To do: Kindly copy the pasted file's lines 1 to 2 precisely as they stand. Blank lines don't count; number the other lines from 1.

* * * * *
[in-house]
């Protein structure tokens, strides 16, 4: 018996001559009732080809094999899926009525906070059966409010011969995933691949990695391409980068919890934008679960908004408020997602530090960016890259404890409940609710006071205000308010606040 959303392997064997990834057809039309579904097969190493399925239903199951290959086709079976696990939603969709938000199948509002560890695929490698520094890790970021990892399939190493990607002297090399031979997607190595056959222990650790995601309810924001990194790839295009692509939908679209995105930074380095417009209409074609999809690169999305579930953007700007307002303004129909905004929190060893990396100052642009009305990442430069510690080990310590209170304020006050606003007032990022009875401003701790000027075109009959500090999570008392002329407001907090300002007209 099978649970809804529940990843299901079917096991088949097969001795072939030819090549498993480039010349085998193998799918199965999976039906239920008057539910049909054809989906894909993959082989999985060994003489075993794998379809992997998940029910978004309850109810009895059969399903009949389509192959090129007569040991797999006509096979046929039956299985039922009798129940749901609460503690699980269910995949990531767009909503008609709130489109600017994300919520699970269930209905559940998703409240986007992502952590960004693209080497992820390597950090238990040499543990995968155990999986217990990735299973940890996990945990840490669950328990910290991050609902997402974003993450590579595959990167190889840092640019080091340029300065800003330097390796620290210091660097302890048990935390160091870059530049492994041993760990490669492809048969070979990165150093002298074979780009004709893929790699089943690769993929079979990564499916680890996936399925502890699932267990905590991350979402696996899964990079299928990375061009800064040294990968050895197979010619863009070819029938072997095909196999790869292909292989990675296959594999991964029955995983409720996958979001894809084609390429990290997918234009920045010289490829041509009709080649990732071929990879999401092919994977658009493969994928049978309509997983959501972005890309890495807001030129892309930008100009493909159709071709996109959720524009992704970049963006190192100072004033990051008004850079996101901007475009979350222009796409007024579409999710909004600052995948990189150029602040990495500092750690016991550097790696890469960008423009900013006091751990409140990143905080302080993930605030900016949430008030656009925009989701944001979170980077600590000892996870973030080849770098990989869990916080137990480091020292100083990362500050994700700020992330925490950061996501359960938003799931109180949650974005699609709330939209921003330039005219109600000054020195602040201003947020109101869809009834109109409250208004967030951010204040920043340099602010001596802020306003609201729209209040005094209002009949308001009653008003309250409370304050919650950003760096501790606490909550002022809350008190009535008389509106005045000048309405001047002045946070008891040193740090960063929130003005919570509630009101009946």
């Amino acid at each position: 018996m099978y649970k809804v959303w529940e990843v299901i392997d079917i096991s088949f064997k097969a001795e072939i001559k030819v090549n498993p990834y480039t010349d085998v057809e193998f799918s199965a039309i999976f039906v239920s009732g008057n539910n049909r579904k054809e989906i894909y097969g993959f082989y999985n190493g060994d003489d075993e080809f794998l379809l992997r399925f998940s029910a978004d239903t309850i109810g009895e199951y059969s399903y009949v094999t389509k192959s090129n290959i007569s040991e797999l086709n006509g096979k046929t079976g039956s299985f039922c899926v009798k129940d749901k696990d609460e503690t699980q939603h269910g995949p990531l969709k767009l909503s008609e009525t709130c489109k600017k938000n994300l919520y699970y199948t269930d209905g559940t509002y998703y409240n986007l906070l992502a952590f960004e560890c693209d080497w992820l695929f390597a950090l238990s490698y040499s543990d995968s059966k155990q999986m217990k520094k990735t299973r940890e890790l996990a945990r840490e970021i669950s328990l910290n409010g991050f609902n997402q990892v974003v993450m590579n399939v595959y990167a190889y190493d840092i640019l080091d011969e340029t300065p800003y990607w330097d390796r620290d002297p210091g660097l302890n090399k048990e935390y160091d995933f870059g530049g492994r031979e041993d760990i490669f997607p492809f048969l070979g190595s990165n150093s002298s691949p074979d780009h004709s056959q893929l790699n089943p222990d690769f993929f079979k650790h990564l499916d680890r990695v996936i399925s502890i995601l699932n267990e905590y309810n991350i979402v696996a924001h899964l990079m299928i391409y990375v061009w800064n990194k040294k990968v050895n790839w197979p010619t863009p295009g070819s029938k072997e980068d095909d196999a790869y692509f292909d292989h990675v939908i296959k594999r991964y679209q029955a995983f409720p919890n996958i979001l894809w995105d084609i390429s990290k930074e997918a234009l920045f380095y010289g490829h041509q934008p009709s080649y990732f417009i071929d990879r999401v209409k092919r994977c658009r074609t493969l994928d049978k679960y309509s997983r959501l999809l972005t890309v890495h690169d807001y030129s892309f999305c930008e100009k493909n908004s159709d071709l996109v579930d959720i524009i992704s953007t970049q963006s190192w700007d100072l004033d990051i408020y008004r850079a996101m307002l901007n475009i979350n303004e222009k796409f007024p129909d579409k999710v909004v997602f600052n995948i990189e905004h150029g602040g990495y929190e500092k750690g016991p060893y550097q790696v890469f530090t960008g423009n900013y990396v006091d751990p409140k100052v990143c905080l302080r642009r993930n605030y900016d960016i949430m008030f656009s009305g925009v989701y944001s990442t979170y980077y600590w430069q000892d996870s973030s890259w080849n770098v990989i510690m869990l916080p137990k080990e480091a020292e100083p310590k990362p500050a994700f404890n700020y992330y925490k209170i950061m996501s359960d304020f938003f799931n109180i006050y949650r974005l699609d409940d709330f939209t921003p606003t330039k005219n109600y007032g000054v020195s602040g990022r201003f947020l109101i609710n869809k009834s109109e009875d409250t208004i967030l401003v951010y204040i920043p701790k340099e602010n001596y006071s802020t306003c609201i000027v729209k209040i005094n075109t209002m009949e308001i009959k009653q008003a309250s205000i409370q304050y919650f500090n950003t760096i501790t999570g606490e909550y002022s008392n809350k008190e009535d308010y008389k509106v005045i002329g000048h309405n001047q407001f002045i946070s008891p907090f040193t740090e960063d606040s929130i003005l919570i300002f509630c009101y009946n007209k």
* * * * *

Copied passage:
[in-house]
């Protein structure tokens, strides 16, 4: 018996001559009732080809094999899926009525906070059966409010011969995933691949990695391409980068919890934008679960908004408020997602530090960016890259404890409940609710006071205000308010606040 959303392997064997990834057809039309579904097969190493399925239903199951290959086709079976696990939603969709938000199948509002560890695929490698520094890790970021990892399939190493990607002297090399031979997607190595056959222990650790995601309810924001990194790839295009692509939908679209995105930074380095417009209409074609999809690169999305579930953007700007307002303004129909905004929190060893990396100052642009009305990442430069510690080990310590209170304020006050606003007032990022009875401003701790000027075109009959500090999570008392002329407001907090300002007209 099978649970809804529940990843299901079917096991088949097969001795072939030819090549498993480039010349085998193998799918199965999976039906239920008057539910049909054809989906894909993959082989999985060994003489075993794998379809992997998940029910978004309850109810009895059969399903009949389509192959090129007569040991797999006509096979046929039956299985039922009798129940749901609460503690699980269910995949990531767009909503008609709130489109600017994300919520699970269930209905559940998703409240986007992502952590960004693209080497992820390597950090238990040499543990995968155990999986217990990735299973940890996990945990840490669950328990910290991050609902997402974003993450590579595959990167190889840092640019080091340029300065800003330097390796620290210091660097302890048990935390160091870059530049492994041993760990490669492809048969070979990165150093002298074979780009004709893929790699089943690769993929079979990564499916680890996936399925502890699932267990905590991350979402696996899964990079299928990375061009800064040294990968050895197979010619863009070819029938072997095909196999790869292909292989990675296959594999991964029955995983409720996958979001894809084609390429990290997918234009920045010289490829041509009709080649990732071929990879999401092919994977658009493969994928049978309509997983959501972005890309890495807001030129892309930008100009493909159709071709996109959720524009992704970049963006190192100072004033990051008004850079996101901007475009979350222009796409007024579409999710909004600052995948990189150029602040990495500092750690016991550097790696890469960008423009900013006091751990409140990143905080302080993930605030900016949430008030656009925009989701944001979170980077600590000892996870973030080849770098990989869990916080137990480091020292100083990362500050994700700020992330925490950061996501359960938003799931109180949650974005699609709330939209921003330039005219109600000054020195602040201003947020109101869809009834109109409250208004967030951010204040920043340099602010001596802020306003609201729209209040005094209002009949308001009653008003309250409370304050919650950003760096501790606490909550002022809350008190009535008389509106005045000048309405001047002045946070008891040193740090960063929130003005919570509630009101009946």